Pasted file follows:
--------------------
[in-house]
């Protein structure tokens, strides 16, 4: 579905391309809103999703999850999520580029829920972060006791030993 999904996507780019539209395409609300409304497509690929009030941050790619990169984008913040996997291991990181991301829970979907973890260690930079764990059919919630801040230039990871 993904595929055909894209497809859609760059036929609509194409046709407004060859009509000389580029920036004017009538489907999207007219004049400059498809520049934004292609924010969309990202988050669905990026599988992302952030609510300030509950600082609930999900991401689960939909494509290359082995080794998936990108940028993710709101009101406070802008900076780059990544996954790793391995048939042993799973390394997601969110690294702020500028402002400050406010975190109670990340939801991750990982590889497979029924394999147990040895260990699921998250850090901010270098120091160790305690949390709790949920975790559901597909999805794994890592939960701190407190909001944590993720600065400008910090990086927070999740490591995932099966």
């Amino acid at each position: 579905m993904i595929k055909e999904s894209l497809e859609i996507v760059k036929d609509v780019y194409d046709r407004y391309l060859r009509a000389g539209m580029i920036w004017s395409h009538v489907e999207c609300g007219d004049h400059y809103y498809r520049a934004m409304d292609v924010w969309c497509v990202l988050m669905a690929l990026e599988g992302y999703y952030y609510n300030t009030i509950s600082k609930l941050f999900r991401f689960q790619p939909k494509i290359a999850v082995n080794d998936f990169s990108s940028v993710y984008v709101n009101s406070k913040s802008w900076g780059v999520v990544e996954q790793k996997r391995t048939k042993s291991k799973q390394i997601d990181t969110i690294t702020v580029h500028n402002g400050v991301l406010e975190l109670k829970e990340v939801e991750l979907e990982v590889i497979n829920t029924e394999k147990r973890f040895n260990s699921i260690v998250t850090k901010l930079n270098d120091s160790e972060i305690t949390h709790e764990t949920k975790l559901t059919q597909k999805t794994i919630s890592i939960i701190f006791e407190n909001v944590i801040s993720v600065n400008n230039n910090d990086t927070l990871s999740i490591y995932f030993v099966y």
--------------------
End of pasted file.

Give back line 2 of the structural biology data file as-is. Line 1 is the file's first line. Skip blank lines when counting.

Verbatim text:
């Protein structure tokens, strides 16, 4: 579905391309809103999703999850999520580029829920972060006791030993 999904996507780019539209395409609300409304497509690929009030941050790619990169984008913040996997291991990181991301829970979907973890260690930079764990059919919630801040230039990871 993904595929055909894209497809859609760059036929609509194409046709407004060859009509000389580029920036004017009538489907999207007219004049400059498809520049934004292609924010969309990202988050669905990026599988992302952030609510300030509950600082609930999900991401689960939909494509290359082995080794998936990108940028993710709101009101406070802008900076780059990544996954790793391995048939042993799973390394997601969110690294702020500028402002400050406010975190109670990340939801991750990982590889497979029924394999147990040895260990699921998250850090901010270098120091160790305690949390709790949920975790559901597909999805794994890592939960701190407190909001944590993720600065400008910090990086927070999740490591995932099966």